Here are six times (in no particular order) that worshipping Jesus cost Christians their lives:

1) Polycarp murdered while praying (155)

Polycarp, the Bishop of Smyrna, was a 2nd century martyr and the subject of one of the most memorable martyrologies ever written.  As described by Catholic Online:

When he was tied up to be burned, Polycarp prayed, “Lord God Almighty, Father of your beloved and blessed Son Jesus Christ, through whom we have received knowledge of you, God of angels and powers, of the whole creation and of the whole race of the righteous who live in your sight, I bless you, for having made me worthy of this day and hour, I bless you, because I may have a part, along with the martyrs, in the chalice of your Christ, to resurrection in eternal life, resurrection both of soul and body in the incorruptibility of the Holy Spirit. May I be received today, as a rich and acceptable sacrifice, among those who are in you presence, as you have prepared and foretold and fulfilled, God who is faithful and true. For this and for all benefits I praise you, I bless you, I glorify you, through the eternal and heavenly High Priest, Jesus Christ, your beloved Son, through whom be to you with him and the Holy Spirit glory, now and for all the ages to come. Amen.”

The fire was lit as Polycarp said Amen and then the eyewitnesses who reported said they saw a miracle. The fire burst up in an arch around Polycarp, the flames surrounding him like sails, and instead of being burned he seemed to glow like bread baking, or gold being melted in a furnace. When the captors saw he wasn’t being burned, they stabbed him. The blood that flowed put the fire out.

2) 19 Nigerian worshippers shot dead by Boko Haram (2012)

Christians in Nigeria have been brutally attacked for years.  This report came from the Christian News Wire on August 7, 2012:

Gunmen armed with Kalashnikov assault rifles surrounded a church in central Nigeria and opened fire during a Monday night worship service. According to the Associated Press report, the attackers killed 19 of the worshippers at Deeper Life Bible Church in the town of Otite in Kogi state, located 155 miles southwest of Nigeria’s capital Abuja.

3) Iraqi Catholic church attack  (2010)

The Iraqi Christian population has been decimated in recent years.  Just one example of the violence Christian worshippers face came on October 31, 2010.  Terrorists entered a church during mass and eventually murdered dozens of Christians and others.  As described at Wikipedia,

Six suicide jihadis of a group formerly called Islamic State of Iraq attacked a Syrian Catholic church in Baghdad during Sunday evening Mass, on 31 October 2010, and started killing the worshipers, saying they were sending the Christians to hell and themselves to heaven.

Hours later Iraqi commandos stormed the church, inducing the suicide jihadis to detonate their suicide vests. 58 worshipers, priests, policemen and bystanders were killed and 78 were wounded or maimed. World leaders and some Iraqi Sunni and Shi’ite imams condemned the massacre.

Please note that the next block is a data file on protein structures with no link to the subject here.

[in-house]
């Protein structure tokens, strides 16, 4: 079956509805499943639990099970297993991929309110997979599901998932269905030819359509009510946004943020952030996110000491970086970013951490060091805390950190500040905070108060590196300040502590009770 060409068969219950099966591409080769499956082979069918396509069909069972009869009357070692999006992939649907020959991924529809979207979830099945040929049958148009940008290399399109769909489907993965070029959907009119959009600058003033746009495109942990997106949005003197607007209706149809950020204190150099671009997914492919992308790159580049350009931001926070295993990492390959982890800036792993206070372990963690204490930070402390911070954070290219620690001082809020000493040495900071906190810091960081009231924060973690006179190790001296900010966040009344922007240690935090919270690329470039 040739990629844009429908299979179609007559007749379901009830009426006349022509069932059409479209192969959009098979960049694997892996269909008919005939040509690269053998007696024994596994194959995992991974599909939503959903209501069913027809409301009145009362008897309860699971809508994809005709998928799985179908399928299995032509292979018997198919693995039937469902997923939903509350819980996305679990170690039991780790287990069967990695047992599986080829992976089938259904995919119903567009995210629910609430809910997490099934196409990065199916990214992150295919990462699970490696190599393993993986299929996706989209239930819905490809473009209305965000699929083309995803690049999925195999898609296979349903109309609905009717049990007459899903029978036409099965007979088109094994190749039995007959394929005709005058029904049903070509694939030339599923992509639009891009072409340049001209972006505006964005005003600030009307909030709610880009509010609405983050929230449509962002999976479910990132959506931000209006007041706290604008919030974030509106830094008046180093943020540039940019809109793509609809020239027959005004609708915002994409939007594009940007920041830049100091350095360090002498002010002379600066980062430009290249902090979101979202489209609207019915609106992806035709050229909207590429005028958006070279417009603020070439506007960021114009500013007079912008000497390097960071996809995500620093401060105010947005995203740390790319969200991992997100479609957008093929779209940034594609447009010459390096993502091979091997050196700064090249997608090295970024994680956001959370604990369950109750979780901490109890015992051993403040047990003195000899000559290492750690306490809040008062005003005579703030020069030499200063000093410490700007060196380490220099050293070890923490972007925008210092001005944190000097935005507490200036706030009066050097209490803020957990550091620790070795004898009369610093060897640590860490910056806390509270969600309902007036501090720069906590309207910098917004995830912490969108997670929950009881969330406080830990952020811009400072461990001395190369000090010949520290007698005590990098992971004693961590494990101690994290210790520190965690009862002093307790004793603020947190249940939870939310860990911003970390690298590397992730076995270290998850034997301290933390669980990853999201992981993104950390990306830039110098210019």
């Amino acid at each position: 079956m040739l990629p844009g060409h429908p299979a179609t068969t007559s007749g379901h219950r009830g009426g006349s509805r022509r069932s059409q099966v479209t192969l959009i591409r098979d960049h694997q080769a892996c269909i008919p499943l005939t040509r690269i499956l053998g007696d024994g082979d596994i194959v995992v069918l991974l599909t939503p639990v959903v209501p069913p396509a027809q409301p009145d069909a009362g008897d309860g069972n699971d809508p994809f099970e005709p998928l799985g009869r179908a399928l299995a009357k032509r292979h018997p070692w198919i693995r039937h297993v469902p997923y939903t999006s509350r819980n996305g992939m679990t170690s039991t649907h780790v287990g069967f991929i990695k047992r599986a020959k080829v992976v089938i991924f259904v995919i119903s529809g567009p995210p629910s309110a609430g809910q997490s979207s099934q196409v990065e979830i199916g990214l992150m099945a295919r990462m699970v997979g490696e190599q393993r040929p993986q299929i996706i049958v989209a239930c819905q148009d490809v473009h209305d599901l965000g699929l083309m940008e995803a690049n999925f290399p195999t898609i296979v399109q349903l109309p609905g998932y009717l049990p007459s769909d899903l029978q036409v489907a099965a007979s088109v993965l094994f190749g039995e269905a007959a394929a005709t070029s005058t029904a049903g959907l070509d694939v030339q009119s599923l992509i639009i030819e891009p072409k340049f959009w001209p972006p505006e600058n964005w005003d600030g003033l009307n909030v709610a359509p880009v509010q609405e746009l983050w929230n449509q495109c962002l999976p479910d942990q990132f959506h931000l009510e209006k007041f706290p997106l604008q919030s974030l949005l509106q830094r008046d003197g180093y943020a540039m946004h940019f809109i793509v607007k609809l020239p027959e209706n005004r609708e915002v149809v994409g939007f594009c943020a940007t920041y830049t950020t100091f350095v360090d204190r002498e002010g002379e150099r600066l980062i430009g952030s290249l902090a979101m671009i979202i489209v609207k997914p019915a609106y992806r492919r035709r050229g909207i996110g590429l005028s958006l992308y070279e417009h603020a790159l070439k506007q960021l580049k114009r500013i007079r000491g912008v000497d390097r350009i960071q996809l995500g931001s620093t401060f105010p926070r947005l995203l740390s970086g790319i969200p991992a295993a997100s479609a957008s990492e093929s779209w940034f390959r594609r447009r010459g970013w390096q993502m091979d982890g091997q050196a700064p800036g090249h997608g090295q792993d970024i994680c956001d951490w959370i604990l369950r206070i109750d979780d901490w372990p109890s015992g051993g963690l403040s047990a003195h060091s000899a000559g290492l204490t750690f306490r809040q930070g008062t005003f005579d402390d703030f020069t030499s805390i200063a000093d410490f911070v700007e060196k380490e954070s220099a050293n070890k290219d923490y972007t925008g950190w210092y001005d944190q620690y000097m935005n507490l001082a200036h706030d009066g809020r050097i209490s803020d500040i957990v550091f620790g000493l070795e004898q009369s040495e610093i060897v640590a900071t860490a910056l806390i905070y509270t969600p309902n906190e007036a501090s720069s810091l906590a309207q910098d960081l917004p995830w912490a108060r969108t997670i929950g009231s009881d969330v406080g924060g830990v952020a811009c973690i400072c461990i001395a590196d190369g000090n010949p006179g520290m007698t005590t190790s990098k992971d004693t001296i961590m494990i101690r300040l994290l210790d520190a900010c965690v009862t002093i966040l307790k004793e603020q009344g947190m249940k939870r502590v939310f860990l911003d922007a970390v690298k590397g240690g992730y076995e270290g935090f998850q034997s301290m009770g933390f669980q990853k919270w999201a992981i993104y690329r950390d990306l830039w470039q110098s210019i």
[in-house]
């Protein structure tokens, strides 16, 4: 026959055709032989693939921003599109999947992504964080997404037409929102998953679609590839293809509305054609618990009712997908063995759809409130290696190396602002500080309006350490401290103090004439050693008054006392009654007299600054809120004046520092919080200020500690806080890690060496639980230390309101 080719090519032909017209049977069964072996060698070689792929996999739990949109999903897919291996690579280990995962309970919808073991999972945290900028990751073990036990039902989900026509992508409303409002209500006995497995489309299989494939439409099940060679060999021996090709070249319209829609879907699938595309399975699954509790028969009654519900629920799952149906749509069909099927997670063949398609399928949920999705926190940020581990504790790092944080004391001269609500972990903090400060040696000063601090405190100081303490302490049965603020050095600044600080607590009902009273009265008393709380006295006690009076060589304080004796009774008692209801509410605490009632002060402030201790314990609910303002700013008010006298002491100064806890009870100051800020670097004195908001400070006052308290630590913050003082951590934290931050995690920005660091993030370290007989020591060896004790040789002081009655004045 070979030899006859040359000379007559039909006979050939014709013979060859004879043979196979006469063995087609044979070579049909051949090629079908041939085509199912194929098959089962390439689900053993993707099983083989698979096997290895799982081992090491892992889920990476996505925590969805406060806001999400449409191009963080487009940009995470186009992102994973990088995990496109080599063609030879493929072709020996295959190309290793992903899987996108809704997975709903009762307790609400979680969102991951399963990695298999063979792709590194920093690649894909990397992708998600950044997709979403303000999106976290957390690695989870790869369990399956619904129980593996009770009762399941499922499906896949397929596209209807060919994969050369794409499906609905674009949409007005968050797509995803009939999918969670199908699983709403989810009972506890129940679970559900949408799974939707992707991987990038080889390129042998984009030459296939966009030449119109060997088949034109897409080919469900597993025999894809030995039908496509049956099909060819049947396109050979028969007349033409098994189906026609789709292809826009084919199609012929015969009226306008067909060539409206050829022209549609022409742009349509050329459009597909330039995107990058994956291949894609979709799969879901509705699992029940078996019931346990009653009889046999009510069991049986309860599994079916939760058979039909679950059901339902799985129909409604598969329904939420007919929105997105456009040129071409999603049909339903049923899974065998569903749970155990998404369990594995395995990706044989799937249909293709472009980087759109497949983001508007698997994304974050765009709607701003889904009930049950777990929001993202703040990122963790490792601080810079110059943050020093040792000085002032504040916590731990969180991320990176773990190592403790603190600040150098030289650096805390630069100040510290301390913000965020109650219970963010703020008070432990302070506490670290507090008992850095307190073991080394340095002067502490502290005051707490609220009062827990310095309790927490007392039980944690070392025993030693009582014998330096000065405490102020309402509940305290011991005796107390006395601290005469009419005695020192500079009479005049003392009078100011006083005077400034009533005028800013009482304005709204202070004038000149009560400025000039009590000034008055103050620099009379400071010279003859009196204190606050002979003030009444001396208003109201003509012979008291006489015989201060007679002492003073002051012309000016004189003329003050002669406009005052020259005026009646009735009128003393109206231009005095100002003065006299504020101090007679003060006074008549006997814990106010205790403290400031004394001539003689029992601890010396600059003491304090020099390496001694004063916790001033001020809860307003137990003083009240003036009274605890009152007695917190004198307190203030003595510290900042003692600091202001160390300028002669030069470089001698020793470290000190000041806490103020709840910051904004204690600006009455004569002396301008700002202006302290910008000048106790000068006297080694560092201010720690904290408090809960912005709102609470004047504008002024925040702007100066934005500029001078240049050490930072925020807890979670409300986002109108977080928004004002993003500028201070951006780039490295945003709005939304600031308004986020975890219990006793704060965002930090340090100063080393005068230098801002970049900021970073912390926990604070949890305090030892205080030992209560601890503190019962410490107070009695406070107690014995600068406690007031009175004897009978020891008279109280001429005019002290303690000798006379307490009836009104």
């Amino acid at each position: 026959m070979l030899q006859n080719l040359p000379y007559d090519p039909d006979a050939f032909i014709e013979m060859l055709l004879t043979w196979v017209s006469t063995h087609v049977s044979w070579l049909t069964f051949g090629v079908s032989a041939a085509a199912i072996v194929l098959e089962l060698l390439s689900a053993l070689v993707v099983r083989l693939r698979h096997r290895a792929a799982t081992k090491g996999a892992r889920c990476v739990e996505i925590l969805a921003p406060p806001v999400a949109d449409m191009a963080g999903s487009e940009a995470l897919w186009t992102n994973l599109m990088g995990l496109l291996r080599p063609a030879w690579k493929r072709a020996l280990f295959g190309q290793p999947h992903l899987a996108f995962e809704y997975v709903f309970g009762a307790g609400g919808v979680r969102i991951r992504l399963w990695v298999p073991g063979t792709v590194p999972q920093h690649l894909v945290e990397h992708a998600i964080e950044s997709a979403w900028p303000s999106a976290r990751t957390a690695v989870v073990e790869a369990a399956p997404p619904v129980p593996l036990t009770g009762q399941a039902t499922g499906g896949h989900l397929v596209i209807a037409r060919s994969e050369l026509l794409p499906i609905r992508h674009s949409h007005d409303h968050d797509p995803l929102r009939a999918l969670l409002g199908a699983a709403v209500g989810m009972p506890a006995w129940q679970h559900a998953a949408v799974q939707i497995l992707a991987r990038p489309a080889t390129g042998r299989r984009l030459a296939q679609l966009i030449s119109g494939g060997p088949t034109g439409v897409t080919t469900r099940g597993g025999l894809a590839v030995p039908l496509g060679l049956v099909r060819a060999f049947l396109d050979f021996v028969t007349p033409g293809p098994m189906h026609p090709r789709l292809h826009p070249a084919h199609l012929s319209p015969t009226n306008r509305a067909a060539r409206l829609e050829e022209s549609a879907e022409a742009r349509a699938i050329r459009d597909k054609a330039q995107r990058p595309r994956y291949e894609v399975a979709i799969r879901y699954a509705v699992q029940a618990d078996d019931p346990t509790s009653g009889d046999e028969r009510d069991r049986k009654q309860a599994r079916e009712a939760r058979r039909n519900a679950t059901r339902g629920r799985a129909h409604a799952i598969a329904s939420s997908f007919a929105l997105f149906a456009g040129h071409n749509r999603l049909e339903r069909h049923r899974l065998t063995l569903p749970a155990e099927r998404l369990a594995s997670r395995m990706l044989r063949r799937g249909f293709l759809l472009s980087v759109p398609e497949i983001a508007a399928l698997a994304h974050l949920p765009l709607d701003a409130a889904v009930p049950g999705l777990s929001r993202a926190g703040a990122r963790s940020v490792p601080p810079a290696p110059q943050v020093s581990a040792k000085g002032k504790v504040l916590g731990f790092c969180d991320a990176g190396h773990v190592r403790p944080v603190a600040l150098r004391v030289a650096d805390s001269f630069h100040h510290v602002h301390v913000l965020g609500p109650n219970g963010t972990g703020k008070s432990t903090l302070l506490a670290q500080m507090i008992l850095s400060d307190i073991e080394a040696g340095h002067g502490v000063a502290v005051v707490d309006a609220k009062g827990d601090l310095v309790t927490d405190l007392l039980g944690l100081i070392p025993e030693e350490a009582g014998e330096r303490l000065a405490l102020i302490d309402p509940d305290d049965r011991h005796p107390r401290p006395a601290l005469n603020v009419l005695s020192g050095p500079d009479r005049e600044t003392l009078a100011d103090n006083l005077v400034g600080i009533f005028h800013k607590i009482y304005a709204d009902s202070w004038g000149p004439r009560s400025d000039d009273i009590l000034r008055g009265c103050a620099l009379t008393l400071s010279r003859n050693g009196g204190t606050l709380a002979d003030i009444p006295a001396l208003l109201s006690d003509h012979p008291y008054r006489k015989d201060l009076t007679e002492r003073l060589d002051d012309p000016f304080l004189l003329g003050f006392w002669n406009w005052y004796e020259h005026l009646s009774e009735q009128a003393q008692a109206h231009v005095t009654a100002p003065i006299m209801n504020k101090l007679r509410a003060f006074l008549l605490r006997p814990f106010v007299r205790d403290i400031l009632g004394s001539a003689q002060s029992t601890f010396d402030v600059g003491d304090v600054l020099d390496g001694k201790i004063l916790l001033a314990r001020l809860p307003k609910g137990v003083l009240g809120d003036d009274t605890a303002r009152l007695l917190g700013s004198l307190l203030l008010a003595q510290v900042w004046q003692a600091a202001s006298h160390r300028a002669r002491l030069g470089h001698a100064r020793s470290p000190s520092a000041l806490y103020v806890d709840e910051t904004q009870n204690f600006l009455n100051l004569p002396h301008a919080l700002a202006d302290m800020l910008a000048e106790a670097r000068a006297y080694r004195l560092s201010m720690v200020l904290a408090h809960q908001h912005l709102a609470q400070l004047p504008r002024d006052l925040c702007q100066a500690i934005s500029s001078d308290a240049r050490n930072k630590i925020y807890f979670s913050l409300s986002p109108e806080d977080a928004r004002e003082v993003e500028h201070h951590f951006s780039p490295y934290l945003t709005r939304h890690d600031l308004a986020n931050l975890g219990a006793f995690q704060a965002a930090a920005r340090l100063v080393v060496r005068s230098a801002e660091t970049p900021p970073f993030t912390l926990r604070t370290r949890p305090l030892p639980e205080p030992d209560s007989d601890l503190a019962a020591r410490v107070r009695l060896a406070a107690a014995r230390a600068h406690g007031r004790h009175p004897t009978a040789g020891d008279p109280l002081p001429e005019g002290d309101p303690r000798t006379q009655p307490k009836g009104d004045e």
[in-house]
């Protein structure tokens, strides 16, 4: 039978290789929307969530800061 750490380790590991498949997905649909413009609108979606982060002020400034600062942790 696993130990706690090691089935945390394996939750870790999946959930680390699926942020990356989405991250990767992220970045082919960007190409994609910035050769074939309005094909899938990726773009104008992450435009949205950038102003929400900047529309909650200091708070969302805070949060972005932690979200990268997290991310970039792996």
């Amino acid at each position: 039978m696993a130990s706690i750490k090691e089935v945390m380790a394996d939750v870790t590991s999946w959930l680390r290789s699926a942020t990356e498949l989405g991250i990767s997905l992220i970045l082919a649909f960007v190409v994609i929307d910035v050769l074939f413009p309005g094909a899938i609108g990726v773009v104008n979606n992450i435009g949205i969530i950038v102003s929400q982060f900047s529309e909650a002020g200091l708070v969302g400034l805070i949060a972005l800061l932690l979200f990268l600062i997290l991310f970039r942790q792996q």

4) 21st Coptic martyr beheaded (2015)

In 2015, ISIL publicly martyred 20 Coptic Christians in Libya.  A twenty-first martyr was made on the spot coptic-martyrswhen, moved by the faith of the 20, he declared Jesus to be his God:

After the beheadings, the Coptic Orthodox church released their names, but there were only 20 names. It was later learned that the 21st martyr was named Mathew Ayairga and that he was from Chad. He was originally a non-Christian, but he saw the immense faith of the others, and when the terrorists asked him if he rejected Jesus, he reportedly said, “Their God is my God”, knowing that he would be killed.

5) Becket slain while kneeling inside Canterbury (1170)

In one of the most significant events in the history of church-state relationships, the Archbishop of Canterbury was murdered while praying at the altar.  You can still visit this site today in the famous cathedral.  Accounts vary, but what follows is a basic account of what transpired:

The king’s exact words have been lost to history but his outrage inspired four knights to sail to England to rid the realm of this annoying prelate. They arrived at Canterbury during the afternoon of December 29 and immediately searched for the Archbishop. Becket fled to the Cathedral where a service was in progress. The knights found him at the altar, drew their swords and began hacking at their victim finally splitting his skull.

6) Romero shot at the altar (1980)

Archbishop Romero, courtesy J. Puig Reixach via Wikimedia Commons.

Archbishop Romero, courtesy J. Puig Reixach via Wikimedia Commons.

Archbishop Oscar Romero spoke out against state violence in San Salvador and paid the ultimate price for it.  He was martyred at the altar preparing to celebrate the Eucharist, as described by Wikipedia:

Romero spent the day of 24 March 1980, the last day of his life, in a recollection organized by Opus Dei, a monthly gathering of priest friends led by Msgr. Fernando Sáenz Lacalle. On that day they reflected on the priesthood. That evening, Romero was fatally shot while celebrating Mass at a small chapel located in a hospital called “La Divina Providencia”, one day after a sermon in which he had called on Salvadoran soldiers, as Christians, to obey God’s higher order and to stop carrying out the government’s repression and violations of basic human rights. As soon as he finished his sermon, Romero proceeded to the middle of the altar and was shot there.

Conclusion